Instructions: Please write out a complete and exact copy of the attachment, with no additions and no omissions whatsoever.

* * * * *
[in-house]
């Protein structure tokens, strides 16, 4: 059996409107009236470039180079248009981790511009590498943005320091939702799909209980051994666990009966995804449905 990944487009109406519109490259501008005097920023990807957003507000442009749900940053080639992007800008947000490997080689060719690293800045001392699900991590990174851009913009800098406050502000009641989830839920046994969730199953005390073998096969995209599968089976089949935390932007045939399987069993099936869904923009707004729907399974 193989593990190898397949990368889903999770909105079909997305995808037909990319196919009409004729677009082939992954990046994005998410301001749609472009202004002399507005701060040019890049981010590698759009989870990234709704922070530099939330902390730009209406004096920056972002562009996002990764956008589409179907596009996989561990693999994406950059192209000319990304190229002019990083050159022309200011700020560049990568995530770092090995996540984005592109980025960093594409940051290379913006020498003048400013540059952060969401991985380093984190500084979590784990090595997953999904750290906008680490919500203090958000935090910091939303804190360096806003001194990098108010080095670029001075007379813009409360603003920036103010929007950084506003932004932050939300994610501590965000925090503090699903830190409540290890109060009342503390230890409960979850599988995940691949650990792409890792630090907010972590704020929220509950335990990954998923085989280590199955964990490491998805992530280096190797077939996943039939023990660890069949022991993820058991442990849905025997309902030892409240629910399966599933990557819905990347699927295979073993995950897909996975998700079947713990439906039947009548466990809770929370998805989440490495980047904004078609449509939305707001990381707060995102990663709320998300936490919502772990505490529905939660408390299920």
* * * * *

[in-house]
């Protein structure tokens, strides 16, 4: 059996409107009236470039180079248009981790511009590498943005320091939702799909209980051994666990009966995804449905 990944487009109406519109490259501008005097920023990807957003507000442009749900940053080639992007800008947000490997080689060719690293800045001392699900991590990174851009913009800098406050502000009641989830839920046994969730199953005390073998096969995209599968089976089949935390932007045939399987069993099936869904923009707004729907399974 193989593990190898397949990368889903999770909105079909997305995808037909990319196919009409004729677009082939992954990046994005998410301001749609472009202004002399507005701060040019890049981010590698759009989870990234709704922070530099939330902390730009209406004096920056972002562009996002990764956008589409179907596009996989561990693999994406950059192209000319990304190229002019990083050159022309200011700020560049990568995530770092090995996540984005592109980025960093594409940051290379913006020498003048400013540059952060969401991985380093984190500084979590784990090595997953999904750290906008680490919500203090958000935090910091939303804190360096806003001194990098108010080095670029001075007379813009409360603003920036103010929007950084506003932004932050939300994610501590965000925090503090699903830190409540290890109060009342503390230890409960979850599988995940691949650990792409890792630090907010972590704020929220509950335990990954998923085989280590199955964990490491998805992530280096190797077939996943039939023990660890069949022991993820058991442990849905025997309902030892409240629910399966599933990557819905990347699927295979073993995950897909996975998700079947713990439906039947009548466990809770929370998805989440490495980047904004078609449509939305707001990381707060995102990663709320998300936490919502772990505490529905939660408390299920």